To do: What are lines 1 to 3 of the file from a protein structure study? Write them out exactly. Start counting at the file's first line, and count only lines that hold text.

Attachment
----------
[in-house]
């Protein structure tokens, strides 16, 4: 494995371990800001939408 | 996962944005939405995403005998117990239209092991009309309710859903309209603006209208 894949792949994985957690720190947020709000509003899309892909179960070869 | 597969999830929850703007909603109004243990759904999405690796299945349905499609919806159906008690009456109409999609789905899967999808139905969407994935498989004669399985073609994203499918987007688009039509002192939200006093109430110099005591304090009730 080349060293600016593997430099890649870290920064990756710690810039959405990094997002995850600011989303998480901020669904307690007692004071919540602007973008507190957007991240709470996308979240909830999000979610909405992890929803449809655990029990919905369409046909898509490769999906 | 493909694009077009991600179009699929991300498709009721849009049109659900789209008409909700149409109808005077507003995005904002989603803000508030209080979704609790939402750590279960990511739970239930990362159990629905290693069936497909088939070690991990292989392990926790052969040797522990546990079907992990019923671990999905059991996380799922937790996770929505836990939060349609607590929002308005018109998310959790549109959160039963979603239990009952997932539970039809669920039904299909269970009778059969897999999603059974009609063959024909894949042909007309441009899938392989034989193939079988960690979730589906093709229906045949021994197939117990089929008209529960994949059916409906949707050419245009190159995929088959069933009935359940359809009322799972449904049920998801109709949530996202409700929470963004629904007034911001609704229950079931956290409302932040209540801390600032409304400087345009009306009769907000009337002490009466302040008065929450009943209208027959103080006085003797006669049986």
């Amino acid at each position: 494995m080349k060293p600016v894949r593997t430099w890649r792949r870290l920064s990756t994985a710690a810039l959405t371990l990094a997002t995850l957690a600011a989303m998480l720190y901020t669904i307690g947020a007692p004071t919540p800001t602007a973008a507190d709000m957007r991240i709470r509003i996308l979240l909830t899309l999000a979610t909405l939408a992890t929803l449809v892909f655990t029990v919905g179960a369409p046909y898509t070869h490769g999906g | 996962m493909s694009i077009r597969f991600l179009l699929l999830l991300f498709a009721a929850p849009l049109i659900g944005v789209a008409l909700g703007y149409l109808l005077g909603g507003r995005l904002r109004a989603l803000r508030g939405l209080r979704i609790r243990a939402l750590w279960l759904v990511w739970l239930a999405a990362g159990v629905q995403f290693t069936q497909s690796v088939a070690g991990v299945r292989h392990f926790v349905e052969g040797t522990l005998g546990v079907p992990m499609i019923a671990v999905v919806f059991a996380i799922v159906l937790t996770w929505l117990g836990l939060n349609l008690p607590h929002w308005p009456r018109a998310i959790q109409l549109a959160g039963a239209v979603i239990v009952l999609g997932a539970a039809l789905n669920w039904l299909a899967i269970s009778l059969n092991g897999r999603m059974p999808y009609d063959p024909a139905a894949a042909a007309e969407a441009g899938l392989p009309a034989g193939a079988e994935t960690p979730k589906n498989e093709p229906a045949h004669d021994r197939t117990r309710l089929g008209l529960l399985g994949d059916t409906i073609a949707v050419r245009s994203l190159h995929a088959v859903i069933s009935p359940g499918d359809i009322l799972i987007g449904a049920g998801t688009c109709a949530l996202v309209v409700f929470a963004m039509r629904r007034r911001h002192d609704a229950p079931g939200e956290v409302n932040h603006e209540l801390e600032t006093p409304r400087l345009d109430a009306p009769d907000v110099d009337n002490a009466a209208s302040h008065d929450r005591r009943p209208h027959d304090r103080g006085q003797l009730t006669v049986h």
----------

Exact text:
[in-house]
């Protein structure tokens, strides 16, 4: 494995371990800001939408 | 996962944005939405995403005998117990239209092991009309309710859903309209603006209208 894949792949994985957690720190947020709000509003899309892909179960070869 | 597969999830929850703007909603109004243990759904999405690796299945349905499609919806159906008690009456109409999609789905899967999808139905969407994935498989004669399985073609994203499918987007688009039509002192939200006093109430110099005591304090009730 080349060293600016593997430099890649870290920064990756710690810039959405990094997002995850600011989303998480901020669904307690007692004071919540602007973008507190957007991240709470996308979240909830999000979610909405992890929803449809655990029990919905369409046909898509490769999906 | 493909694009077009991600179009699929991300498709009721849009049109659900789209008409909700149409109808005077507003995005904002989603803000508030209080979704609790939402750590279960990511739970239930990362159990629905290693069936497909088939070690991990292989392990926790052969040797522990546990079907992990019923671990999905059991996380799922937790996770929505836990939060349609607590929002308005018109998310959790549109959160039963979603239990009952997932539970039809669920039904299909269970009778059969897999999603059974009609063959024909894949042909007309441009899938392989034989193939079988960690979730589906093709229906045949021994197939117990089929008209529960994949059916409906949707050419245009190159995929088959069933009935359940359809009322799972449904049920998801109709949530996202409700929470963004629904007034911001609704229950079931956290409302932040209540801390600032409304400087345009009306009769907000009337002490009466302040008065929450009943209208027959103080006085003797006669049986």
């Amino acid at each position: 494995m080349k060293p600016v894949r593997t430099w890649r792949r870290l920064s990756t994985a710690a810039l959405t371990l990094a997002t995850l957690a600011a989303m998480l720190y901020t669904i307690g947020a007692p004071t919540p800001t602007a973008a507190d709000m957007r991240i709470r509003i996308l979240l909830t899309l999000a979610t909405l939408a992890t929803l449809v892909f655990t029990v919905g179960a369409p046909y898509t070869h490769g999906g | 996962m493909s694009i077009r597969f991600l179009l699929l999830l991300f498709a009721a929850p849009l049109i659900g944005v789209a008409l909700g703007y149409l109808l005077g909603g507003r995005l904002r109004a989603l803000r508030g939405l209080r979704i609790r243990a939402l750590w279960l759904v990511w739970l239930a999405a990362g159990v629905q995403f290693t069936q497909s690796v088939a070690g991990v299945r292989h392990f926790v349905e052969g040797t522990l005998g546990v079907p992990m499609i019923a671990v999905v919806f059991a996380i799922v159906l937790t996770w929505l117990g836990l939060n349609l008690p607590h929002w308005p009456r018109a998310i959790q109409l549109a959160g039963a239209v979603i239990v009952l999609g997932a539970a039809l789905n669920w039904l299909a899967i269970s009778l059969n092991g897999r999603m059974p999808y009609d063959p024909a139905a894949a042909a007309e969407a441009g899938l392989p009309a034989g193939a079988e994935t960690p979730k589906n498989e093709p229906a045949h004669d021994r197939t117990r309710l089929g008209l529960l399985g994949d059916t409906i073609a949707v050419r245009s994203l190159h995929a088959v859903i069933s009935p359940g499918d359809i009322l799972i987007g449904a049920g998801t688009c109709a949530l996202v309209v409700f929470a963004m039509r629904r007034r911001h002192d609704a229950p079931g939200e956290v409302n932040h603006e209540l801390e600032t006093p409304r400087l345009d109430a009306p009769d907000v110099d009337n002490a009466a209208s302040h008065d929450r005591r009943p209208h027959d304090r103080g006085q003797l009730t006669v049986h």